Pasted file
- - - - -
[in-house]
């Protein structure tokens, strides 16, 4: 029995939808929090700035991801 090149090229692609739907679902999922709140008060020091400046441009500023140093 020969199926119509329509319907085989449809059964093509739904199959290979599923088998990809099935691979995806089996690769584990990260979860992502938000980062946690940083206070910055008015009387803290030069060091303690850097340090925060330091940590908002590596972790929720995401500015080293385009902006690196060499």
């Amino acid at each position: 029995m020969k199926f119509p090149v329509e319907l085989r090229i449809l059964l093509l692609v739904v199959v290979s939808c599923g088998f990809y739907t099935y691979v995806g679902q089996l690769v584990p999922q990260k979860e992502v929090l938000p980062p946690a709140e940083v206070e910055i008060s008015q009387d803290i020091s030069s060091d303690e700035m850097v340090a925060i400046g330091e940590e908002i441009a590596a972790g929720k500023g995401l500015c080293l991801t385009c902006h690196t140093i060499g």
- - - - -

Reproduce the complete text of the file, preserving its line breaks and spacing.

[in-house]
């Protein structure tokens, strides 16, 4: 029995939808929090700035991801 090149090229692609739907679902999922709140008060020091400046441009500023140093 020969199926119509329509319907085989449809059964093509739904199959290979599923088998990809099935691979995806089996690769584990990260979860992502938000980062946690940083206070910055008015009387803290030069060091303690850097340090925060330091940590908002590596972790929720995401500015080293385009902006690196060499």
């Amino acid at each position: 029995m020969k199926f119509p090149v329509e319907l085989r090229i449809l059964l093509l692609v739904v199959v290979s939808c599923g088998f990809y739907t099935y691979v995806g679902q089996l690769v584990p999922q990260k979860e992502v929090l938000p980062p946690a709140e940083v206070e910055i008060s008015q009387d803290i020091s030069s060091d303690e700035m850097v340090a925060i400046g330091e940590e908002i441009a590596a972790g929720k500023g995401l500015c080293l991801t385009c902006h690196t140093i060499g």